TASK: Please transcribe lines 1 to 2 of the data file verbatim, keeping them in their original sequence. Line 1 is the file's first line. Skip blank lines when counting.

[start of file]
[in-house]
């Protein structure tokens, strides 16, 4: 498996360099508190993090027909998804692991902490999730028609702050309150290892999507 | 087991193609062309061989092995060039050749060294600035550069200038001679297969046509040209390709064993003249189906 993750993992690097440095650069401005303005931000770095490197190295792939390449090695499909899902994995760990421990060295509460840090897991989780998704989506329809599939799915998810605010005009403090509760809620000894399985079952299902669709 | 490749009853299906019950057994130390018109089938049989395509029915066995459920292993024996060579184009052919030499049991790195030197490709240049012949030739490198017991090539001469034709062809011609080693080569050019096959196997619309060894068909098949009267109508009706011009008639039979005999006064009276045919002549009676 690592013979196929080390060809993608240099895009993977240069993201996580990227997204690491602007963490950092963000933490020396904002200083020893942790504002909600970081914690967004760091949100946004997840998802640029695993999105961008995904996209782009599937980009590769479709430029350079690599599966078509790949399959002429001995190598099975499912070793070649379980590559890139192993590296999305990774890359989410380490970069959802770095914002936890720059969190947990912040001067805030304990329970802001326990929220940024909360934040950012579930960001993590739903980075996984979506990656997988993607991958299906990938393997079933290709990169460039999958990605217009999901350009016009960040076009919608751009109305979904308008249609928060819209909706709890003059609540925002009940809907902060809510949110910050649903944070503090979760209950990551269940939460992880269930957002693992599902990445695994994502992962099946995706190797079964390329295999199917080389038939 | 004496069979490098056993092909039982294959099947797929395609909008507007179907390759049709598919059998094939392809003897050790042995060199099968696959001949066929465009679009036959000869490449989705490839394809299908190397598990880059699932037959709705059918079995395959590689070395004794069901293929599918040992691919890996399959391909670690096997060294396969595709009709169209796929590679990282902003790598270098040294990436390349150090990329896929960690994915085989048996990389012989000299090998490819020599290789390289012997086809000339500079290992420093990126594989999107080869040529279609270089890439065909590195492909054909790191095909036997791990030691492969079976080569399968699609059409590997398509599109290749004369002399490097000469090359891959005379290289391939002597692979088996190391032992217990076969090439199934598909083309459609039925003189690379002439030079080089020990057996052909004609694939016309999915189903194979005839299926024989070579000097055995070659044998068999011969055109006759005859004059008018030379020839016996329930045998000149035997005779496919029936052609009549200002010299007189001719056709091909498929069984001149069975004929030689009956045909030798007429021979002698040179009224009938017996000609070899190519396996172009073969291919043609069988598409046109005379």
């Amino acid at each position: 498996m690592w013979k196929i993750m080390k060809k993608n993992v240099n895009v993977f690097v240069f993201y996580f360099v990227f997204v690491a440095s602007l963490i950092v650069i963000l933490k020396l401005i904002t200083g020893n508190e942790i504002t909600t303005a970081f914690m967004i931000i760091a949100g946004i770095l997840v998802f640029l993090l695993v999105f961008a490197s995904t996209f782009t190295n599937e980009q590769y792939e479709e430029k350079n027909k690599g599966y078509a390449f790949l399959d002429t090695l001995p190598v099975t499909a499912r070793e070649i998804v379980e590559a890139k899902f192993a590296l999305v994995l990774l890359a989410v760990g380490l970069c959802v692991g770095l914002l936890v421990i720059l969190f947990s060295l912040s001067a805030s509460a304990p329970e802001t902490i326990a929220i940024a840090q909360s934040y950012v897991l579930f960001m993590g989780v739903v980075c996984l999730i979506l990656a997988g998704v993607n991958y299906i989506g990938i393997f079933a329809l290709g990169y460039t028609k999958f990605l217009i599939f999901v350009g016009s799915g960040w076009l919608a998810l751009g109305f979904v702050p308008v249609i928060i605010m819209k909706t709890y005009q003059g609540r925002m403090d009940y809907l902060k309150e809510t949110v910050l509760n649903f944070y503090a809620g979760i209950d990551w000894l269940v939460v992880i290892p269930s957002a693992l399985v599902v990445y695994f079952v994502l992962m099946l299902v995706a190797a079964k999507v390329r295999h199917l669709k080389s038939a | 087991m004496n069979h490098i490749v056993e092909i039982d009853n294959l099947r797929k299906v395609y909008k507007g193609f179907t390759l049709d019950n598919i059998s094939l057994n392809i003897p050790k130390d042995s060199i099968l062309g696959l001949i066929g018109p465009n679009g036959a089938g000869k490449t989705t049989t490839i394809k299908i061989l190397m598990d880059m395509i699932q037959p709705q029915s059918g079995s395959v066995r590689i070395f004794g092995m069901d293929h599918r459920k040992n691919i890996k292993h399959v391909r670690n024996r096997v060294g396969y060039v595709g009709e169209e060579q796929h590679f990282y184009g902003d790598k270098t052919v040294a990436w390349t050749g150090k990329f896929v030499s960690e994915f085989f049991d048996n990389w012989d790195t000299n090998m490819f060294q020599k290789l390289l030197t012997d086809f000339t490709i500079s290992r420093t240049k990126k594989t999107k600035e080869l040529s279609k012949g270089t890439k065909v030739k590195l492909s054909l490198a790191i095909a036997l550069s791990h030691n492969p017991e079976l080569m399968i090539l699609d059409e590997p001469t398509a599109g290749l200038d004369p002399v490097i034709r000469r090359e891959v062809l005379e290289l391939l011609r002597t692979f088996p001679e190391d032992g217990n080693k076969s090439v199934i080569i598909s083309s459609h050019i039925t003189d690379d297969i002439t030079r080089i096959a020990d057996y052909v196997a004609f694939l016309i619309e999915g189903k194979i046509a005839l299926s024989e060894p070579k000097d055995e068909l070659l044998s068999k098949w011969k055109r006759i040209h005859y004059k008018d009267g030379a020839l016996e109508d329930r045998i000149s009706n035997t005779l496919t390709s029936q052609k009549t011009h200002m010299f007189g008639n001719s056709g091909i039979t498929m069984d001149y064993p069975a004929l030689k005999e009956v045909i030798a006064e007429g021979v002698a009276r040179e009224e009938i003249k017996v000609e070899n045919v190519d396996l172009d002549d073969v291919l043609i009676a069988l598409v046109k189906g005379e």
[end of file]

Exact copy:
[in-house]
């Protein structure tokens, strides 16, 4: 498996360099508190993090027909998804692991902490999730028609702050309150290892999507 | 087991193609062309061989092995060039050749060294600035550069200038001679297969046509040209390709064993003249189906 993750993992690097440095650069401005303005931000770095490197190295792939390449090695499909899902994995760990421990060295509460840090897991989780998704989506329809599939799915998810605010005009403090509760809620000894399985079952299902669709 | 490749009853299906019950057994130390018109089938049989395509029915066995459920292993024996060579184009052919030499049991790195030197490709240049012949030739490198017991090539001469034709062809011609080693080569050019096959196997619309060894068909098949009267109508009706011009008639039979005999006064009276045919002549009676 690592013979196929080390060809993608240099895009993977240069993201996580990227997204690491602007963490950092963000933490020396904002200083020893942790504002909600970081914690967004760091949100946004997840998802640029695993999105961008995904996209782009599937980009590769479709430029350079690599599966078509790949399959002429001995190598099975499912070793070649379980590559890139192993590296999305990774890359989410380490970069959802770095914002936890720059969190947990912040001067805030304990329970802001326990929220940024909360934040950012579930960001993590739903980075996984979506990656997988993607991958299906990938393997079933290709990169460039999958990605217009999901350009016009960040076009919608751009109305979904308008249609928060819209909706709890003059609540925002009940809907902060809510949110910050649903944070503090979760209950990551269940939460992880269930957002693992599902990445695994994502992962099946995706190797079964390329295999199917080389038939 | 004496069979490098056993092909039982294959099947797929395609909008507007179907390759049709598919059998094939392809003897050790042995060199099968696959001949066929465009679009036959000869490449989705490839394809299908190397598990880059699932037959709705059918079995395959590689070395004794069901293929599918040992691919890996399959391909670690096997060294396969595709009709169209796929590679990282902003790598270098040294990436390349150090990329896929960690994915085989048996990389012989000299090998490819020599290789390289012997086809000339500079290992420093990126594989999107080869040529279609270089890439065909590195492909054909790191095909036997791990030691492969079976080569399968699609059409590997398509599109290749004369002399490097000469090359891959005379290289391939002597692979088996190391032992217990076969090439199934598909083309459609039925003189690379002439030079080089020990057996052909004609694939016309999915189903194979005839299926024989070579000097055995070659044998068999011969055109006759005859004059008018030379020839016996329930045998000149035997005779496919029936052609009549200002010299007189001719056709091909498929069984001149069975004929030689009956045909030798007429021979002698040179009224009938017996000609070899190519396996172009073969291919043609069988598409046109005379």